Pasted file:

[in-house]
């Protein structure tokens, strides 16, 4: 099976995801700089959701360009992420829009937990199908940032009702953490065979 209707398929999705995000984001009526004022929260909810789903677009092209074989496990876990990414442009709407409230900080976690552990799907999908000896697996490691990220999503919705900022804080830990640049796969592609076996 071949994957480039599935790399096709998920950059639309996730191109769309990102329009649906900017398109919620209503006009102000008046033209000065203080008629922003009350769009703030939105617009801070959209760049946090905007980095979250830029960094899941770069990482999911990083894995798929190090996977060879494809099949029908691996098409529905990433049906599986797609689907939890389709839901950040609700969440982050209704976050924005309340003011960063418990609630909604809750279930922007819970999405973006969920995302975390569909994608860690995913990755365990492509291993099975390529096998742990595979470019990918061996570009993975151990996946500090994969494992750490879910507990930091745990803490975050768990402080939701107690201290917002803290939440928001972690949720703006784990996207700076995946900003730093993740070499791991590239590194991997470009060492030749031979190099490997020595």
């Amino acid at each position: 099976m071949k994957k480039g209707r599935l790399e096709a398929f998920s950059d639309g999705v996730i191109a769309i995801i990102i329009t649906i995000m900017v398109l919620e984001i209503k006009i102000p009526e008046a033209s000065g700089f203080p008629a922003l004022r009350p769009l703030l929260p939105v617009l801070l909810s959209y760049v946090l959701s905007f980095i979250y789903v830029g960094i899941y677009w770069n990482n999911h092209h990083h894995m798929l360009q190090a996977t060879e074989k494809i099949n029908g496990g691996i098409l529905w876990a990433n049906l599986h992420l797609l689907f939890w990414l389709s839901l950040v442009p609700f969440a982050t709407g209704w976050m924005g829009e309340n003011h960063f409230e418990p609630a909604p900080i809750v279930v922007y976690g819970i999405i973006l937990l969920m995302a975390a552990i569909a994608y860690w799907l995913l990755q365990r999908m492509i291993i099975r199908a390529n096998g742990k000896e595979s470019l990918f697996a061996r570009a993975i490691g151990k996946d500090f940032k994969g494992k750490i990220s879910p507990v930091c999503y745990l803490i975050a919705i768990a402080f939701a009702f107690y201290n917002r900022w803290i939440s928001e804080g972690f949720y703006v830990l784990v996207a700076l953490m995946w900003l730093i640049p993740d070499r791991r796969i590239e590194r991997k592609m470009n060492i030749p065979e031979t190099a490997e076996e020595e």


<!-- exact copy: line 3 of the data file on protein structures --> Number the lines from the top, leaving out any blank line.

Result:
């Amino acid at each position: 099976m071949k994957k480039g209707r599935l790399e096709a398929f998920s950059d639309g999705v996730i191109a769309i995801i990102i329009t649906i995000m900017v398109l919620e984001i209503k006009i102000p009526e008046a033209s000065g700089f203080p008629a922003l004022r009350p769009l703030l929260p939105v617009l801070l909810s959209y760049v946090l959701s905007f980095i979250y789903v830029g960094i899941y677009w770069n990482n999911h092209h990083h894995m798929l360009q190090a996977t060879e074989k494809i099949n029908g496990g691996i098409l529905w876990a990433n049906l599986h992420l797609l689907f939890w990414l389709s839901l950040v442009p609700f969440a982050t709407g209704w976050m924005g829009e309340n003011h960063f409230e418990p609630a909604p900080i809750v279930v922007y976690g819970i999405i973006l937990l969920m995302a975390a552990i569909a994608y860690w799907l995913l990755q365990r999908m492509i291993i099975r199908a390529n096998g742990k000896e595979s470019l990918f697996a061996r570009a993975i490691g151990k996946d500090f940032k994969g494992k750490i990220s879910p507990v930091c999503y745990l803490i975050a919705i768990a402080f939701a009702f107690y201290n917002r900022w803290i939440s928001e804080g972690f949720y703006v830990l784990v996207a700076l953490m995946w900003l730093i640049p993740d070499r791991r796969i590239e590194r991997k592609m470009n060492i030749p065979e031979t190099a490997e076996e020595e």